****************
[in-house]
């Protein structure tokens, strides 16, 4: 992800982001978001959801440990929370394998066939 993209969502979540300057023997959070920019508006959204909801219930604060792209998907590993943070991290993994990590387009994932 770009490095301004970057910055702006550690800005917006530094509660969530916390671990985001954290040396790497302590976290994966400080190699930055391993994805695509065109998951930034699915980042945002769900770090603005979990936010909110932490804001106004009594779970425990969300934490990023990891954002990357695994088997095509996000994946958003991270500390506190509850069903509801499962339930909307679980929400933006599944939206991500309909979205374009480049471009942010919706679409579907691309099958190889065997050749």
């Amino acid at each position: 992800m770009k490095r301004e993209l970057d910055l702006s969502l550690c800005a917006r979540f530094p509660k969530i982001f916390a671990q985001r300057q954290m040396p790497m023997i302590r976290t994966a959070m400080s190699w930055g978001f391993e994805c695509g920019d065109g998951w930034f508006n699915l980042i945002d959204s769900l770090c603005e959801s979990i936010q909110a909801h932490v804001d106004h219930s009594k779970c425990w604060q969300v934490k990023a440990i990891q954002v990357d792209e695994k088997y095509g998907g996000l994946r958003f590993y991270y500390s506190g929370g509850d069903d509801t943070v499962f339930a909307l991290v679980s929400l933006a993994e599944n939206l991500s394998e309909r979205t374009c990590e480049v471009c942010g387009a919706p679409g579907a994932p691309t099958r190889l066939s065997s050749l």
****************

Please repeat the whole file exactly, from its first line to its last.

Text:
[in-house]
């Protein structure tokens, strides 16, 4: 992800982001978001959801440990929370394998066939 993209969502979540300057023997959070920019508006959204909801219930604060792209998907590993943070991290993994990590387009994932 770009490095301004970057910055702006550690800005917006530094509660969530916390671990985001954290040396790497302590976290994966400080190699930055391993994805695509065109998951930034699915980042945002769900770090603005979990936010909110932490804001106004009594779970425990969300934490990023990891954002990357695994088997095509996000994946958003991270500390506190509850069903509801499962339930909307679980929400933006599944939206991500309909979205374009480049471009942010919706679409579907691309099958190889065997050749």
């Amino acid at each position: 992800m770009k490095r301004e993209l970057d910055l702006s969502l550690c800005a917006r979540f530094p509660k969530i982001f916390a671990q985001r300057q954290m040396p790497m023997i302590r976290t994966a959070m400080s190699w930055g978001f391993e994805c695509g920019d065109g998951w930034f508006n699915l980042i945002d959204s769900l770090c603005e959801s979990i936010q909110a909801h932490v804001d106004h219930s009594k779970c425990w604060q969300v934490k990023a440990i990891q954002v990357d792209e695994k088997y095509g998907g996000l994946r958003f590993y991270y500390s506190g929370g509850d069903d509801t943070v499962f339930a909307l991290v679980s929400l933006a993994e599944n939206l991500s394998e309909r979205t374009c990590e480049v471009c942010g387009a919706p679409g579907a994932p691309t099958r190889l066939s065997s050749l």